free booknotes online

Help / FAQ




<- Previous Page | First Page | Next Page ->
MonkeyNotes-The Sound and the Fury by William Faulkner
Table of Contents | Message Board | Printable Version

There are approximately nine significant events from the past that make their way into Benjy's monologue. The following is a list of those events, placed in approximate chronological order:

1. Benjy is three years old. He and his siblings play at the creek. When they return home, their grandmother, Damuddy, has passed away.

2. Benjy's name is changed from Maury to Benjamin. He is five years old.

3. Benjy and Caddy deliver Uncle Maury's letter to Mrs. Patterson. Benjy is around seven years old.

4. Caddy uses perfume and Benjy gets angry because she no longer smells "like trees." Benjy finds Caddy with a boy (Charlie) in the swing and tries to get her to leave. Caddy loses her virginity. Benjy is between the ages of 10 and 15 when these events take place.

5. Benjy alone delivers a letter to Mrs. Patterson. Mr. Peterson intercepts the letter. Benjy is thirteen.

6. Caddy is pregnant. She gets married and goes away. Benjy and T. P. get drunk. Quentin is upset.

7. Benjy waits at the gate for Caddy after she has gone away.

8. Benjy is castrated after a young girl misunderstands and thinks he is molesting her.


9. Quentin commits suicide. Mr. Compson dies. Roskus dies.

To present these past episodes and those of the present day, Faulkner uses a "stream of consciousness" technique, which consists of giving the thoughts of a character in the order in which those thoughts occur in the mind of the character. The thoughts in such a case are not arranged in the chronological order as they are in an ordinary novel written according to the traditional mode of narration. The human mind thinks of so many things at random. Faulkner transfers these thoughts of a character to paper exactly in the same order in which they occur to the character. Thus, some of the thoughts have no connection at all with the preceding or succeeding thoughts or with the events that are happening in the present. Faulkner's aim in following this technique is to give us an accurate picture of the character's mind, even though we may not be able to make sense of those thoughts because no sequence has been observed.

Benjy's monologue gives us a very interesting picture of the members of the Compson family, despite the complicated narration and his own mental impairment. One of the most striking features of the life of these children is Caddy's sincere care and deep attachment to Benjy, and Benjy's subsequent affection for her. Jason is consistently alone, uncooperative, cruel. Quentin has a temper and cannot stand it when things are out of control. He slaps Caddy for getting muddy. All these characteristics play out on a much larger scale as the novel progresses. Caddy is the only friend Benjy has. Jason is a mean spirited patriarch. Quentin cannot deal with discord and problems. He does not know how to handle Caddy's "dirt". The picture of the parents is equally accurate and revealing. Mr. Compson is detached. He is always asking the children to take care of one another. Mrs. Compson is too sick and too fragile to deal with her children. She has no control over Benjy, and regards him as a punishment on her. She gives Caddy no guidance, no advice. Only Jason, probably the least deserving of all the children, has earned the love of his mother. The rest suffer the consequence of feeling no guidance or love.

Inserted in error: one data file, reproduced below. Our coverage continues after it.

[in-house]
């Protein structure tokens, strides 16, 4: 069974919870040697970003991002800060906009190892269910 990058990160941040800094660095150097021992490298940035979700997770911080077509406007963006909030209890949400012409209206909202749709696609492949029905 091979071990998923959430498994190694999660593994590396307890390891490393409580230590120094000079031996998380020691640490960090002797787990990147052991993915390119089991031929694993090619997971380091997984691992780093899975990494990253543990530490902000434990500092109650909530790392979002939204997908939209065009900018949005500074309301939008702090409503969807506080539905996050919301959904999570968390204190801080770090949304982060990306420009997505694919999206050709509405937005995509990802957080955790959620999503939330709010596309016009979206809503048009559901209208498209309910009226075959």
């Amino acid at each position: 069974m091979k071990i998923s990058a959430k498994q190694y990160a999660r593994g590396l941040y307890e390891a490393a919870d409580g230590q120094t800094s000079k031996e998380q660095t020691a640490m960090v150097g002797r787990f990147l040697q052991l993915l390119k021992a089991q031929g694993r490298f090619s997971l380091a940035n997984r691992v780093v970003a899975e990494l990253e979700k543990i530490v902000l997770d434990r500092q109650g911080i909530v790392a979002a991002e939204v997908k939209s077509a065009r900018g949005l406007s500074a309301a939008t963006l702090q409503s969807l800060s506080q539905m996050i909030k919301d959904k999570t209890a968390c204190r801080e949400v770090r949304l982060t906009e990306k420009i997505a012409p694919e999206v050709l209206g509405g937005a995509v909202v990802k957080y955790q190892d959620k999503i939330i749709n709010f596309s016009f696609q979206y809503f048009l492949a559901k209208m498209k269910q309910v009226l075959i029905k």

Benjy is a kind of protagonist in the novel, because he reacts to things purely out of a sense of good versus bad. He has been called a moral mirror, since his reactions to people are generally based on their worth and value. Caddy is the most sensitive to Benjy's power of serving as a kind of moral mirror. When Caddy is old enough to be interested in youthful courtship, she discovers that Benjy dislikes the perfume which she is holding in her hand and this discovery gives her a sense of guilt, prompting her to wash herself clean. Also when one night Benjy finds Caddy and her boy friend Charlie, kissing the swing on the town, Caddy leaves Charlie and comes to Benjy to soothe him. Benjy has again aroused in her a sense of guilt. On this occasion too, Caddy washes her mouth hard in order to remove the stain of Charlie's kiss. There is another indifferent incident also which shows Benjy as a moral mirror to Caddy. When Caddy returns home after her first complete sexual experience Benjy went towards her, but Caddy shrank against the wall. Here again Benjy evokes in Caddy a deep sense of guilt. Benjy instinctively reacts by crying loudly and pulling her dress.

Table of Contents | Message Board | Printable Version


<- Previous Page | First Page | Next Page ->
MonkeyNotes-The Sound and the Fury by William Faulkner
Google
Web
PinkMonkey

Google
  Web PinkMonkey.com   

All Contents Copyright PinkMonkey.com
All rights reserved. Further Distribution Is Strictly Prohibited.


About Us
 | Advertising | Contact Us | Privacy Policy | Home Page
This page was last updated: 5/9/2017 9:53:31 AM